RULE OF THE MONTH: BALL CROSSES CREEK BUT ROLLS BACK INTO CREEK
There seems to be some confusion amongst us regarding the ruling on the event that the ball goes over the creek but rolls back in like on #5 or #13 or #18.
Rule 17 Penalty Areas is located on Page 104, 105 and of the Players Edition of the Rules of Golf.
Under Rule 17.1d when it is known or virtually certain that a ball is in the yellow penalty area you may play the ball as it lies. If the player wishes to take relief, the player has two options, each for one penalty stroke:
1) You may take stroke-and-distance relief by playing the original ball or another ball from a relief area based on where the stroke was made or:
2) You may take back-on-the-line relief by dropping the original ball or another ball in the relief area based on a reference line going straight back from the hole. In choosing a reference point, you should indicate the point by using an object such as a tee.
For example on hole #5, if your ball lands in the rough on the green side of the creek and then rolls back into the creek you must drop your ball back on the other side of the creek under one penalty stroke.
RULE OF THE MONTH: RELIEF FROM LOOSE IMPEDIMENTS AND MOVABLE OBSTRUCTIONS
How many of you remember in the Phoenix Open in 1999 when Tiger Woods had 20 spectators move a huge rock so he could play his ball. It all revolved around Rule 15 concerning loose impediments and moveable obstructions.
In a sand trap, a rock is a loose impediment. The rake is a moveable obstruction. But what is the difference between a loose impediment and a movable obstruction? Are there differences in the rule applying to each of these. When is it a penalty and when is it not a penalty? Why was Tiger able to get those 20 spectators to move that huge rock without any penalty?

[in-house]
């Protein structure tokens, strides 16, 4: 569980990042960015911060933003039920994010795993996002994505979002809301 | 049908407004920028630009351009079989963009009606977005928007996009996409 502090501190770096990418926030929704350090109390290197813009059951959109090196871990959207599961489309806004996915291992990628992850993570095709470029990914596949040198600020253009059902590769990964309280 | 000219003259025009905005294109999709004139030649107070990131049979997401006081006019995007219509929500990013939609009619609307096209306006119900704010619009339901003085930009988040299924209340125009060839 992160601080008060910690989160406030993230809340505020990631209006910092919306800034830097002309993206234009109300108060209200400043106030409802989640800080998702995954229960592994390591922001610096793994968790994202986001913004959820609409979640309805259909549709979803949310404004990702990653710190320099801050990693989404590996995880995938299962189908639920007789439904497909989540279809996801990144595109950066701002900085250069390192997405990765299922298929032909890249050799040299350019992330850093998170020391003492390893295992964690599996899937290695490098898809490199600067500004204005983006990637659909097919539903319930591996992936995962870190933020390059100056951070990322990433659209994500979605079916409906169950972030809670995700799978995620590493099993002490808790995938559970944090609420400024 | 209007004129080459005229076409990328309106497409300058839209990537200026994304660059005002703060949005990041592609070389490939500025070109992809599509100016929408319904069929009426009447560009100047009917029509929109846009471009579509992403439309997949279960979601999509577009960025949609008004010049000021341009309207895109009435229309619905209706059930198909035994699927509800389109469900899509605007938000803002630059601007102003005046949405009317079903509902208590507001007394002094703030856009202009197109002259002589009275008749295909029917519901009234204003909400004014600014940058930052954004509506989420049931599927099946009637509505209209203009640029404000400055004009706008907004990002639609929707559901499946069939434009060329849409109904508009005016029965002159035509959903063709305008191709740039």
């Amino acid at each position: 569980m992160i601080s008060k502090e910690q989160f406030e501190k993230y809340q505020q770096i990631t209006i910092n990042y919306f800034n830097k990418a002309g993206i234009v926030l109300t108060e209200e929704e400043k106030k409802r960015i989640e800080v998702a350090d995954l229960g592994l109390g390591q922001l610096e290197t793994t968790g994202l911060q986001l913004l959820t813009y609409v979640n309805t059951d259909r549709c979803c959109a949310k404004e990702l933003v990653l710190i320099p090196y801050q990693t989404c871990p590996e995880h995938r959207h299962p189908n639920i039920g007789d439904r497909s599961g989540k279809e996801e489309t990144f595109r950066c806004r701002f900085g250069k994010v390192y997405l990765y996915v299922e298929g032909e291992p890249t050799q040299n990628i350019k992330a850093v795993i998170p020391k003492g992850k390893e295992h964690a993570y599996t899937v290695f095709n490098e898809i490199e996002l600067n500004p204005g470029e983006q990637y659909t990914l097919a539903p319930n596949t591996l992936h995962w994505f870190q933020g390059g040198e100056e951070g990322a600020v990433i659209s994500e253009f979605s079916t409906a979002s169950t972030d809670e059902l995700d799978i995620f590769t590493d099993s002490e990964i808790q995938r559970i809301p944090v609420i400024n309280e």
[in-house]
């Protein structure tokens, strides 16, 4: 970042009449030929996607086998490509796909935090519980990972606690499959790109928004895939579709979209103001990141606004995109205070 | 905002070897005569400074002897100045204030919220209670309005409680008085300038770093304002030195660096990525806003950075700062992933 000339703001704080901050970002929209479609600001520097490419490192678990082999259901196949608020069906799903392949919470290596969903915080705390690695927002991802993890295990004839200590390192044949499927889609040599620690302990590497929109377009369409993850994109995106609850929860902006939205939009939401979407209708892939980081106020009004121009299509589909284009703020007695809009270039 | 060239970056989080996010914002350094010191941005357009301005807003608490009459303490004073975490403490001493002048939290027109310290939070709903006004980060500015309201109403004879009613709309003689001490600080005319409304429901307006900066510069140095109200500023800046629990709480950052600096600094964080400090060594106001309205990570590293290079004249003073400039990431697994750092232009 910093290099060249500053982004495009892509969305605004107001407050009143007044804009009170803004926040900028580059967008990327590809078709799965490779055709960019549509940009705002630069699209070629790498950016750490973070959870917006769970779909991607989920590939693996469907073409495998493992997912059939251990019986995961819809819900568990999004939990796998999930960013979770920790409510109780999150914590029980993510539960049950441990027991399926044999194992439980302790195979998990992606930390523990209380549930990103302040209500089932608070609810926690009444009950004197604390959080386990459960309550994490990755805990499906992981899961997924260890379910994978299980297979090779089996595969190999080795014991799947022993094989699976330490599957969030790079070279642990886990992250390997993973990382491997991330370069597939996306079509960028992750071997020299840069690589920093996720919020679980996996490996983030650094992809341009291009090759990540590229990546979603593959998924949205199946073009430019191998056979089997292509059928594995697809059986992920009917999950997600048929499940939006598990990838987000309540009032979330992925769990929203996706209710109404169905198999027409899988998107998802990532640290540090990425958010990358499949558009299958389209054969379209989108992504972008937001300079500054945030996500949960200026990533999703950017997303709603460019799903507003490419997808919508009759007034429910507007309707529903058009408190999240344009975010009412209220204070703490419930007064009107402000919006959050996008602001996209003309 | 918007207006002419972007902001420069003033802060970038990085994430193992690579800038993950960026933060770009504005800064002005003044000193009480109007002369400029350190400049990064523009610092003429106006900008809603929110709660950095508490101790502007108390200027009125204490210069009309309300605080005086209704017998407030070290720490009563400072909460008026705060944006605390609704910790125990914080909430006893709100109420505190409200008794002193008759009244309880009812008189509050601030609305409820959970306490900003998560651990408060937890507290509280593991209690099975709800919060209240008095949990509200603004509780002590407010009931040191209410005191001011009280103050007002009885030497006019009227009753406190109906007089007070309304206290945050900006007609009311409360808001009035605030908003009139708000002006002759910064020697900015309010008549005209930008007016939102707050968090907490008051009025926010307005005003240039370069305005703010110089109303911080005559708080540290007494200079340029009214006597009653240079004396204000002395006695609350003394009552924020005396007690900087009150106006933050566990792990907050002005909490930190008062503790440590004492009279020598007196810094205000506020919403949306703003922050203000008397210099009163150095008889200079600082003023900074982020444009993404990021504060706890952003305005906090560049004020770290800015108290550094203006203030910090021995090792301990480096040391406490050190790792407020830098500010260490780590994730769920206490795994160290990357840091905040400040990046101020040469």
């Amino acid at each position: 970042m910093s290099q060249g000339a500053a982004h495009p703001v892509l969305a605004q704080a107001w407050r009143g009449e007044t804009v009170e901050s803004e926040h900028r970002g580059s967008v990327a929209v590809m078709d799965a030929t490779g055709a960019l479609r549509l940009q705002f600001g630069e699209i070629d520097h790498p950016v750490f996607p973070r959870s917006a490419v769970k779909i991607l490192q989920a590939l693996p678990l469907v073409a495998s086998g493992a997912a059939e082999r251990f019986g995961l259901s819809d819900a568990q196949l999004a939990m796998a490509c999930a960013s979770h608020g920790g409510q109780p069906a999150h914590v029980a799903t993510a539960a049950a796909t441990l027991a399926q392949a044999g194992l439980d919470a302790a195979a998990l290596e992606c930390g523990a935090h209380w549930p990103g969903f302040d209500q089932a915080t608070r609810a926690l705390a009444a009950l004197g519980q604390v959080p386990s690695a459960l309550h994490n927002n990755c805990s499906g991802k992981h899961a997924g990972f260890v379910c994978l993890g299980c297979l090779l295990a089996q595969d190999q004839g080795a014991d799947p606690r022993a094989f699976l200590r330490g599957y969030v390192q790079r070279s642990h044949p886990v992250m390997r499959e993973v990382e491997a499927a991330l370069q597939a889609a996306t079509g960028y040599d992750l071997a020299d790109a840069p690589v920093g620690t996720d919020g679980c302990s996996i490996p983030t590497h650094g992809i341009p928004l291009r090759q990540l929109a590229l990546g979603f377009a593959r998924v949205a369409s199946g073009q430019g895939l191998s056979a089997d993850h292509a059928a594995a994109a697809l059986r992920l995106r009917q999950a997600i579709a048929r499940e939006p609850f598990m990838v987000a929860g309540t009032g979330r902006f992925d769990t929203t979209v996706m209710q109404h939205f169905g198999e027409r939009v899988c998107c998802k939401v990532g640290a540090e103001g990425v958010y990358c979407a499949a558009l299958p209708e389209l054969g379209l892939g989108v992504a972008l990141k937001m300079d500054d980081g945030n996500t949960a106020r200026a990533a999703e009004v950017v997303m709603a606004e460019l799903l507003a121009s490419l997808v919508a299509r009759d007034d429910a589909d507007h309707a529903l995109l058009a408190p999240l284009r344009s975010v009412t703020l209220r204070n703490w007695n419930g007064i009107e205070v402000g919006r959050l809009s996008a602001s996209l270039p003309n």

Watch the video to learn about Rule 15.
Test your Rules of Golf knowledge with this trivia question:
Player A’s ball is on the putting green. Player A marks, lifts and replaces the ball, leaving the ball-marker directly behind the ball. Player A makes a practice swing and accidentally moves his ball. Player A rolls the ball back to its original spot with his putter. Player A picks up the ball-marker and plays the ball.
A: One-Stroke Penalty
B: Two-Stroke Penalty
C: No Penalty
A: One-Stroke Penalty
There is no penalty for accidentally moving a ball on the putting green. However, the ball must be replaced on the original spot by setting it down on the required spot and letting it go so that it stays on that spot. Rolling the ball back with the putter is not a correct procedure and Player A gets a one-stroke penalty.
See Rule 14.2b(2).
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